Dear friend,

once again, this was a good week for social activities, but the week-end contributed a lot not to lower the viewing statistics too much:

  • Babylon external link to Letterboxd Created with Sketch. directed by Damien Chazelle, US, 2022: Margot Robbie getting a ticket for a film in which her character is the lead actress, and enjoying the reactions of the cinema audience? I’ve already seen this. Brad Pitt speaking Italian for comedic effect? Seen it before. Wild parties in the Roaring Twenties? Seen it. Silent film actors struggling when sound films arrive? Seen it. People sitting in a cinema remembering the good old times of their lives? Yep, been there. There’s so little that’s new and interesting in this film, and what is new I would have happily lived without. And if Chazelle hates his characters so much, what opinion must he have of his audience? ⭐️⭐️
  • Paranormal Activity 4 external link to Letterboxd Created with Sketch. directed by Henry Joost and Ariel Schulman, US, 2012: last week I liked the third episode of the series, so I was mildly looking forward to this one, for which both the directors and screenwriter Christopher Landon are back. But the franchise has completely lost its steam, and PA 4 basically merges the two previous instalments (a couple of kids + a protective teenage sister) and aspires to tie them together narratively. It tries to add something new by using Microsoft Kinect external link to Wikipedia to deliver creepy scenes, and I think a laptop is kicked around in order to achieve some sort of camera movement (at least, that’s how I justify it). The first part of the film is haunted by Kathryn Newton’s extremely annoying boyfriend, who also spies on her, but, apparently, that’s alright and a plot device to justify the cameras installed in the house. The blatant reference to The Changeling is perplexing. On a positive personal note, the cat clock and fake nose and moustache glasses made me think of Zak McKracken external link to Wikipedia and invested me with a wave of nostalgia that helped me pass the time, while absolutely nothing relevant was happening on screen. How I loved that game! ⭐️½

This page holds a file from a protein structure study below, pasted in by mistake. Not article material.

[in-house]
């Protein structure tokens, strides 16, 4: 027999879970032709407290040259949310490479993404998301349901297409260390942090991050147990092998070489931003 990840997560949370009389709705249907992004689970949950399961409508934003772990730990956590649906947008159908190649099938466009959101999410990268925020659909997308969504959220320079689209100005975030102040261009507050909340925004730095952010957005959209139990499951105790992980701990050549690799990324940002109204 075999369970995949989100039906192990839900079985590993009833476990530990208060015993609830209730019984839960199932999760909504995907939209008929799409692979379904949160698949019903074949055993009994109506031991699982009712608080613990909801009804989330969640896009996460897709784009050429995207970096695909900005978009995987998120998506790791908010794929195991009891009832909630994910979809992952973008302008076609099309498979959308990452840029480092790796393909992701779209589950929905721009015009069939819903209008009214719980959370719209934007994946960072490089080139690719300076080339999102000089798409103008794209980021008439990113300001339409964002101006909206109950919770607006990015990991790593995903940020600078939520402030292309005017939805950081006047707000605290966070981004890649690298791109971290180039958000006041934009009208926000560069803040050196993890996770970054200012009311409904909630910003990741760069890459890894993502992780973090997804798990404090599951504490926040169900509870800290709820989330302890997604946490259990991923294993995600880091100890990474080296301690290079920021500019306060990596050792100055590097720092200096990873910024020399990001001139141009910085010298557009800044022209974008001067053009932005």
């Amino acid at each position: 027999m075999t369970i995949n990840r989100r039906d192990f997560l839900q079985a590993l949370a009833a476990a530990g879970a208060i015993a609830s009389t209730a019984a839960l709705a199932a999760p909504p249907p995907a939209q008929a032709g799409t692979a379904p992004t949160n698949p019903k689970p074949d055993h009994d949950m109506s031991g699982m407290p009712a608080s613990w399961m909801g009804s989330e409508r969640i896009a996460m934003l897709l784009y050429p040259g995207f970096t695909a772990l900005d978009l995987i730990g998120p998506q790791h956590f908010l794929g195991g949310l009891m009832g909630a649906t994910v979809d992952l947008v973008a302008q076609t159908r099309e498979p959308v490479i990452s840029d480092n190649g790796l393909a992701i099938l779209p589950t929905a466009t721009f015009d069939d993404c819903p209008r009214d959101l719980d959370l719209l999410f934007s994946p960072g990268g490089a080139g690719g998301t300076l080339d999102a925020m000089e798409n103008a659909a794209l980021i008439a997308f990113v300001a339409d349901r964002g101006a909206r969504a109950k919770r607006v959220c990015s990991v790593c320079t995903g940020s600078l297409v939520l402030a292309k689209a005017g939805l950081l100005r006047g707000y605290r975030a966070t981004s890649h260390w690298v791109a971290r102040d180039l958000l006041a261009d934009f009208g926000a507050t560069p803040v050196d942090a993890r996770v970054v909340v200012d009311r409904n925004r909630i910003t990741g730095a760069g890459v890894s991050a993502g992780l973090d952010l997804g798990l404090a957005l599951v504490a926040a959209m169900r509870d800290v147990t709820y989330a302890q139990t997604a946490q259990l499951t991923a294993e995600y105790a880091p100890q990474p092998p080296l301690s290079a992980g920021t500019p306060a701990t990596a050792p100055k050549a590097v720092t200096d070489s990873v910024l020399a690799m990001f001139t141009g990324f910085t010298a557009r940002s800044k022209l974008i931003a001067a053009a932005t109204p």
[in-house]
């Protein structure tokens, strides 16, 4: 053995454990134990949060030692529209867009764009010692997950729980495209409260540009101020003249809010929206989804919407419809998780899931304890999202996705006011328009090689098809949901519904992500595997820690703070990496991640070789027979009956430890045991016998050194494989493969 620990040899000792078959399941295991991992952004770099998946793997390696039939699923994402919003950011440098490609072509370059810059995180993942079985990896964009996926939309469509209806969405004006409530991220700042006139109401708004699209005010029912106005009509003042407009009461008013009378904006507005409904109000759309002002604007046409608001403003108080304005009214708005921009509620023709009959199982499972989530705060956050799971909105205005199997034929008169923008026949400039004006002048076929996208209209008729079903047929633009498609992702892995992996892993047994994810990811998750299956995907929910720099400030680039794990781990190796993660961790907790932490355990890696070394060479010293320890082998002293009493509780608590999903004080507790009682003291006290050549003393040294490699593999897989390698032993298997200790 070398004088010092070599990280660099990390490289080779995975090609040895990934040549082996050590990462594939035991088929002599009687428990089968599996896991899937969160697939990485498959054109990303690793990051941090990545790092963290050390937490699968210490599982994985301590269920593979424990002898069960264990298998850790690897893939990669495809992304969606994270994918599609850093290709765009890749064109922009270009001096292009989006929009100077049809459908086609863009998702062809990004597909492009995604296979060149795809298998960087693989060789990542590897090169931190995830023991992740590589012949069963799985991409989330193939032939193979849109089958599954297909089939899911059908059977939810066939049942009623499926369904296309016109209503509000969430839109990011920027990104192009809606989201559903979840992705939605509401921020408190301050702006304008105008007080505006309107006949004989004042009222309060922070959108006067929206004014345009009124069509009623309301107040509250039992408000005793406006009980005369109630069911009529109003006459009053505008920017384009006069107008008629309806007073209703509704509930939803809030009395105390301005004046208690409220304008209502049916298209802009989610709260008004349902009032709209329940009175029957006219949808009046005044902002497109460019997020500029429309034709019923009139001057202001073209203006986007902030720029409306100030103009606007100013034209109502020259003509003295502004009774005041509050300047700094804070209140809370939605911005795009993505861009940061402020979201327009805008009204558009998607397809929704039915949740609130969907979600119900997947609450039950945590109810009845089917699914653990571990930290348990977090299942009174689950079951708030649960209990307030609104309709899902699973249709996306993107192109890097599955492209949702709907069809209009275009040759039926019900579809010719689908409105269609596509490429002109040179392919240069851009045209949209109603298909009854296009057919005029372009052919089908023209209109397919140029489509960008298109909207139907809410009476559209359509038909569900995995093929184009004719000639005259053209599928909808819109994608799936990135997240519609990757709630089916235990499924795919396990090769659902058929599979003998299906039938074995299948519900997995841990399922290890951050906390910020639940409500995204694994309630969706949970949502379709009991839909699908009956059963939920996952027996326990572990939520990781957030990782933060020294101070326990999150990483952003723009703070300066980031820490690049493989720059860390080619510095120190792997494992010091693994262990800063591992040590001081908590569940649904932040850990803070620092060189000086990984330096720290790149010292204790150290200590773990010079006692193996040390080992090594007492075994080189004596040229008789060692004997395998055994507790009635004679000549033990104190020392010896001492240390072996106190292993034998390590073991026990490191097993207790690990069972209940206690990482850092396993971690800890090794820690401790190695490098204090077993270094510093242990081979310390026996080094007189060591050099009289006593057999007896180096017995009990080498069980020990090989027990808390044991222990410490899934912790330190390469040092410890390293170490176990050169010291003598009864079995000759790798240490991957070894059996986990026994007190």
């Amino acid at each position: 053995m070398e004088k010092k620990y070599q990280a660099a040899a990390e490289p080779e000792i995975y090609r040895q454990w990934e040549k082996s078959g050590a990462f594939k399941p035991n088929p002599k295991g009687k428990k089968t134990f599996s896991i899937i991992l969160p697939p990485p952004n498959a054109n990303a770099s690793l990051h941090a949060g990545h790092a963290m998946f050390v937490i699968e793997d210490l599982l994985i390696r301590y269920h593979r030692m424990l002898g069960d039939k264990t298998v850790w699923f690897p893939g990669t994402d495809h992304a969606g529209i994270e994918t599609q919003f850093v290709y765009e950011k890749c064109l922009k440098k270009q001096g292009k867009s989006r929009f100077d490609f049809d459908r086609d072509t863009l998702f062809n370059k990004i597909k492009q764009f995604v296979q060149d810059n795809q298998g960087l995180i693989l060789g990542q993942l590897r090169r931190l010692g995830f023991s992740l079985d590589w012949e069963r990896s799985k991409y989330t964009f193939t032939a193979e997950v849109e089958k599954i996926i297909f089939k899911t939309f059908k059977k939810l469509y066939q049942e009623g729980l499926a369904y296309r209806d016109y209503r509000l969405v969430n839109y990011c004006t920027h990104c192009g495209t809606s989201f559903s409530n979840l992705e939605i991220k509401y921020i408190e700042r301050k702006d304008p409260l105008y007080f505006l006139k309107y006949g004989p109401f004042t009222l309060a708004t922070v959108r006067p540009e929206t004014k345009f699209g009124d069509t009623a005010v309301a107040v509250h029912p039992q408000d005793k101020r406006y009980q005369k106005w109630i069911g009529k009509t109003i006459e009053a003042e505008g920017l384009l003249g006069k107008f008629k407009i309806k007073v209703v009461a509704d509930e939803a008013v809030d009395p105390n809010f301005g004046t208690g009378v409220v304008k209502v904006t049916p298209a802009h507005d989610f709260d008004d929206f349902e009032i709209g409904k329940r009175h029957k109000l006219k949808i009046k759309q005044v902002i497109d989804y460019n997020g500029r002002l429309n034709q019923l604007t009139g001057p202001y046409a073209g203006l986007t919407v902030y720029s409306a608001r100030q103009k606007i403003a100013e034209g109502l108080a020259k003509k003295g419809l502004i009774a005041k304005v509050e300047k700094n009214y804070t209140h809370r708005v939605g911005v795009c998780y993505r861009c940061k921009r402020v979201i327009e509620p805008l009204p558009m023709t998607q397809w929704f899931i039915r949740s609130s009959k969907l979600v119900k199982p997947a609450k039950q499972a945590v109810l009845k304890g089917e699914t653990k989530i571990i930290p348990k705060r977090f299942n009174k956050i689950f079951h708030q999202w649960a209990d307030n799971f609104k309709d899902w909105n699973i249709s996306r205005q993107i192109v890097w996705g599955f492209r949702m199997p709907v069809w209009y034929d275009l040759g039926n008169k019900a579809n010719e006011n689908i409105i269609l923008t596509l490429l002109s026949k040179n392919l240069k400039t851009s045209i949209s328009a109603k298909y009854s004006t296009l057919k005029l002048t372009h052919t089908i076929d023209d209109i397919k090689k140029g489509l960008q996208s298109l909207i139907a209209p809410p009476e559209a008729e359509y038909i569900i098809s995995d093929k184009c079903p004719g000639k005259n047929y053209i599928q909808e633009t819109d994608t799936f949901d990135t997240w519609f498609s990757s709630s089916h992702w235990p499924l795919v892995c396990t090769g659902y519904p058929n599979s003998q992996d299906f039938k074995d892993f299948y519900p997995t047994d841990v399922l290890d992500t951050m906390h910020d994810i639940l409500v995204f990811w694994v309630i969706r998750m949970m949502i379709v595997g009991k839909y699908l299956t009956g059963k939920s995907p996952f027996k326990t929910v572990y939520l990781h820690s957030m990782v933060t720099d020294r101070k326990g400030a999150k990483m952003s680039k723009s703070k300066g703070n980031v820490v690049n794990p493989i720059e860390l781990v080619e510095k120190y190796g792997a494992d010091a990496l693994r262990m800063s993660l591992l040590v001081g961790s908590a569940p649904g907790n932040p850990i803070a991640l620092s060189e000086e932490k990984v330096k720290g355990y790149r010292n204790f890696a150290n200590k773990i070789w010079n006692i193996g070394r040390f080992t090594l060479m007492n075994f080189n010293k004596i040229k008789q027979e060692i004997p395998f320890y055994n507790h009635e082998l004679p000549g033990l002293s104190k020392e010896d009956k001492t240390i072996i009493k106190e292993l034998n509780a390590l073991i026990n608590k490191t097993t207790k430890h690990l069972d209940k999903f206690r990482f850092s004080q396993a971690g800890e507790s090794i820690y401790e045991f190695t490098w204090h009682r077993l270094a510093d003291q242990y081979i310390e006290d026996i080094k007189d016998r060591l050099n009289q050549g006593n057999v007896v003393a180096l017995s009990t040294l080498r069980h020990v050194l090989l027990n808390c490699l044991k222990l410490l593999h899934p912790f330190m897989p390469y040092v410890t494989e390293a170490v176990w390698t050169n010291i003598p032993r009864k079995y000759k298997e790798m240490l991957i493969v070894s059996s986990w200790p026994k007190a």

• Hit Man external link to Letterboxd Created with Sketch. directed by Richard Linklater, US, 2023: one of Linklater’s light/dark comedies. Finally a ’true story’ where they tell you explicitly that some parts have been made up for dramatic reasons. Nothing groundbreaking or incredibly exciting, except for one very agitated scene towards the end, but the chemistry between ’new movie star of the decade’ Glen Powell and Adria Arjona (both excellent) is incredible. ⭐️⭐️⭐️½

  • The Coffee Table/La mesita del comedor external link to Letterboxd Created with Sketch. directed by Caye Casas, Spain, 2022: it doesn’t happen often that I like a movie but I don’t feel comfortable recommending to friends. Spanish cinema is capable of telling the bleakest stories with a hint of humour, and this film may be the bleakest of them all. A simple 10-minute premise (a couple buying a kitschy coffee table) supports 80 minutes of almost unbearable (and unbreakable) dread. I don’t have the stomach for ’extreme horror’, but I feel this is what it would feel like (though probably this one has much less gore). ⭐️⭐️⭐️½